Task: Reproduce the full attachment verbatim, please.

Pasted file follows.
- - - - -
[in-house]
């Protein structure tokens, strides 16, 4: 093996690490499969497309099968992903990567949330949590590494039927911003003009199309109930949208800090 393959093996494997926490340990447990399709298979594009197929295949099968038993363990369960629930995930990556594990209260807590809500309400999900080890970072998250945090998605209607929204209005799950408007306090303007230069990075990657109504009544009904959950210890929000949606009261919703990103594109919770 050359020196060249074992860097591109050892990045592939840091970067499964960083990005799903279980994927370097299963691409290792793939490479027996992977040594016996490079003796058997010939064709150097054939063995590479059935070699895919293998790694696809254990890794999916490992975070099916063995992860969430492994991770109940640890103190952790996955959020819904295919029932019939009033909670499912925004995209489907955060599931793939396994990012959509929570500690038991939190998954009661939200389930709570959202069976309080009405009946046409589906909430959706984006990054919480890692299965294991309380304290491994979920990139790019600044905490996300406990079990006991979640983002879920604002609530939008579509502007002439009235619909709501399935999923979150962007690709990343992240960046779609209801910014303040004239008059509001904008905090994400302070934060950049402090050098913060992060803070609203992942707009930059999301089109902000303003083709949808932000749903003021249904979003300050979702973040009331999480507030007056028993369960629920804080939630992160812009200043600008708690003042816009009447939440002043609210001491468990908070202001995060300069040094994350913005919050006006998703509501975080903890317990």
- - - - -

[in-house]
């Protein structure tokens, strides 16, 4: 093996690490499969497309099968992903990567949330949590590494039927911003003009199309109930949208800090 393959093996494997926490340990447990399709298979594009197929295949099968038993363990369960629930995930990556594990209260807590809500309400999900080890970072998250945090998605209607929204209005799950408007306090303007230069990075990657109504009544009904959950210890929000949606009261919703990103594109919770 050359020196060249074992860097591109050892990045592939840091970067499964960083990005799903279980994927370097299963691409290792793939490479027996992977040594016996490079003796058997010939064709150097054939063995590479059935070699895919293998790694696809254990890794999916490992975070099916063995992860969430492994991770109940640890103190952790996955959020819904295919029932019939009033909670499912925004995209489907955060599931793939396994990012959509929570500690038991939190998954009661939200389930709570959202069976309080009405009946046409589906909430959706984006990054919480890692299965294991309380304290491994979920990139790019600044905490996300406990079990006991979640983002879920604002609530939008579509502007002439009235619909709501399935999923979150962007690709990343992240960046779609209801910014303040004239008059509001904008905090994400302070934060950049402090050098913060992060803070609203992942707009930059999301089109902000303003083709949808932000749903003021249904979003300050979702973040009331999480507030007056028993369960629920804080939630992160812009200043600008708690003042816009009447939440002043609210001491468990908070202001995060300069040094994350913005919050006006998703509501975080903890317990």